• forms for notifying security incidents and details on the documentation that needs to be provided;

• lists of the European and international standards and specifications used in security auditing;

• the themes and subjects for auditor specialisation and forming of CSIRT teams; and

• norms for establishing the attributions of the personnel empowered with the supervising the observance of the NIS Law.

The lack of having the NIS legal framework in place and fully functional creates difficulties for the subjects of the NIS Law, namely the OESs or DSPs.

OESs can be service providers active in the following sectors: energy (ie, electricity, oil and gas); transport (ie, air transport, rail transport, water transport and road transport); banking, financial market infrastructures; health (ie, health care settings, including hospitals and private clinics); drinking water supply; and distribution and digital infrastructures (ie internet exchange points, domain name systems service providers and top-level domain name registries).

DSPs, namely service providers of online market places, online search engines and cloud computing, are also subject to the NIS Law.

OESs and DSPs have specific obligations with respect to applying appropriate security measures and notifying security incidents to the national competent authorities.

OESs and DPSs must notify CERT-RO in order to be registered in national registries. In order to do that, a company must determine whether it qualifies as OES or DSP by carrying out an identification process.

Determining whether an undertaking is an OES

An undertaking with economic activity in at least one of the NIS sectors must first conclude a self-assessment of whether it qualifies as an OES. The process involves three stages: (1) identifying essential services; (2) notifying CERT-RO about being an OES; and (3) evaluation by CERT-RO and registration in the registry of OESs.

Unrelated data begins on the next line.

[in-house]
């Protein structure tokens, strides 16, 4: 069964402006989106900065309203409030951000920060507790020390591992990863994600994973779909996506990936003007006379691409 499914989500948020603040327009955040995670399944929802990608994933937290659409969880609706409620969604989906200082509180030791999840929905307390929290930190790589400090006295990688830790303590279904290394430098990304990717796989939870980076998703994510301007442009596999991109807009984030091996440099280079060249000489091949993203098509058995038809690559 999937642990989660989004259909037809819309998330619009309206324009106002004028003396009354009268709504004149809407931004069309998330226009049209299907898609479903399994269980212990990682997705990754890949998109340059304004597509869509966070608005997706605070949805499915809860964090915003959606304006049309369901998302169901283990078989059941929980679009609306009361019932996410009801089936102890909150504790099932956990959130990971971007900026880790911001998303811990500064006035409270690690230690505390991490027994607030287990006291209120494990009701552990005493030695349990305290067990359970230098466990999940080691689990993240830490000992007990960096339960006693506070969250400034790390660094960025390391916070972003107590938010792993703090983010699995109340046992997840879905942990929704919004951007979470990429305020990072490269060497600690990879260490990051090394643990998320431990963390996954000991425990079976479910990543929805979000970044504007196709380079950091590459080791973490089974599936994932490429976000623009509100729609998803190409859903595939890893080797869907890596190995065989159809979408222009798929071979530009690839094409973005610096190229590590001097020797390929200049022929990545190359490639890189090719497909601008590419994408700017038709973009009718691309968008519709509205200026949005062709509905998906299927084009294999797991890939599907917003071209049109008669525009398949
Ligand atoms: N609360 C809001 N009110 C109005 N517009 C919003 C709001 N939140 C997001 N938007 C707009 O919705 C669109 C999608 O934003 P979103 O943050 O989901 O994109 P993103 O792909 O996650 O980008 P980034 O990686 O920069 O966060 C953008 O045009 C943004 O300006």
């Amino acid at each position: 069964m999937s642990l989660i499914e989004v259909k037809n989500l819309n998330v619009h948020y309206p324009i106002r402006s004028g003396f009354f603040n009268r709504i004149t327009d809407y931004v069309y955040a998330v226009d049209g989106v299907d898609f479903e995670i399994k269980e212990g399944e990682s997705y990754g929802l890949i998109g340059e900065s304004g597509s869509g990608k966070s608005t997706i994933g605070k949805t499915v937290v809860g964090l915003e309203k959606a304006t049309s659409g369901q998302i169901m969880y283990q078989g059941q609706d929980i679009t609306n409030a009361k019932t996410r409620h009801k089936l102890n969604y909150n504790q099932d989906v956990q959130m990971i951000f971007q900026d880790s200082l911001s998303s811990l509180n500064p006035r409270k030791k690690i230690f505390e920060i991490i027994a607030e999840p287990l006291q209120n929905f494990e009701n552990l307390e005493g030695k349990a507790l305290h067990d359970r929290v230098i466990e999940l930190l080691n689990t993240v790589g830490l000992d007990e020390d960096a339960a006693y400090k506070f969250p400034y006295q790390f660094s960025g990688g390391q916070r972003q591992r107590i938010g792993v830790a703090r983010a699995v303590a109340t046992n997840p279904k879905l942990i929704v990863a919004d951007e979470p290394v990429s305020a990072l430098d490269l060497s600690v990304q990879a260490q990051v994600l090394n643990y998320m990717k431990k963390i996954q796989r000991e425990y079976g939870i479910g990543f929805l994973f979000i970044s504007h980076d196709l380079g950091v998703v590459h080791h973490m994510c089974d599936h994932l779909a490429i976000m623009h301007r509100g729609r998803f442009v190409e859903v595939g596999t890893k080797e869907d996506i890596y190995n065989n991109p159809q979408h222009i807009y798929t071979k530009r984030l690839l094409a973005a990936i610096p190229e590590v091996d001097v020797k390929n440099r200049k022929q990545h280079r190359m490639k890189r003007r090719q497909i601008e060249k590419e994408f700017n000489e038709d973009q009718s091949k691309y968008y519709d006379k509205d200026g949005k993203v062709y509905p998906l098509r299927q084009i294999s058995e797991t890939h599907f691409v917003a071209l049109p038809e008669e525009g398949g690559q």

Identification of the essential services also involves three stages: (1) cataloguing the importance of the service; (2) identifying whether the service uses networks or information systems; and (3) establishing the disturbance effect of an incident.

Cataloguing the importance of the service

A service is deemed essential if it: (1) is essential for the maintenance of critical societal and/or economic activities; (2) the provision of that service depends on network and information systems; and (3) an incident would have significant disruptive effects on the provision of that service.

As mentioned above, the Romanian government has still to draw up a list of essential services, which should be updated every two years. Currently, such a list is in the form of a draft government decision that has not yet been approved.

If the service provided by the undertaking is on the government list, then the evaluation process continues. If that service is not on the list, the undertaking will conduct an internal assessment of the service’s importance, and continue or stop the evaluation according to its findings.

Identifying the modalities of providing the service

If the services provided by the undertaking are dependent on networks and information systems, the assessment proceeds to the next step. If not, then such services are not essential and the undertaking is not an OES.

Establishing the degree of disruptive effects of incidents on the provision of that service

The final step in the identification process will be evaluated by taking into consideration inter-sector and sector-specific criteria.

The undertaking will take into consideration the following inter-sector criteria, which are not cumulative:

  • (1) the number of users relying on the service provided by the entity concerned;
  • (2) the dependency of other essential sectors on the service provided by that undertaking;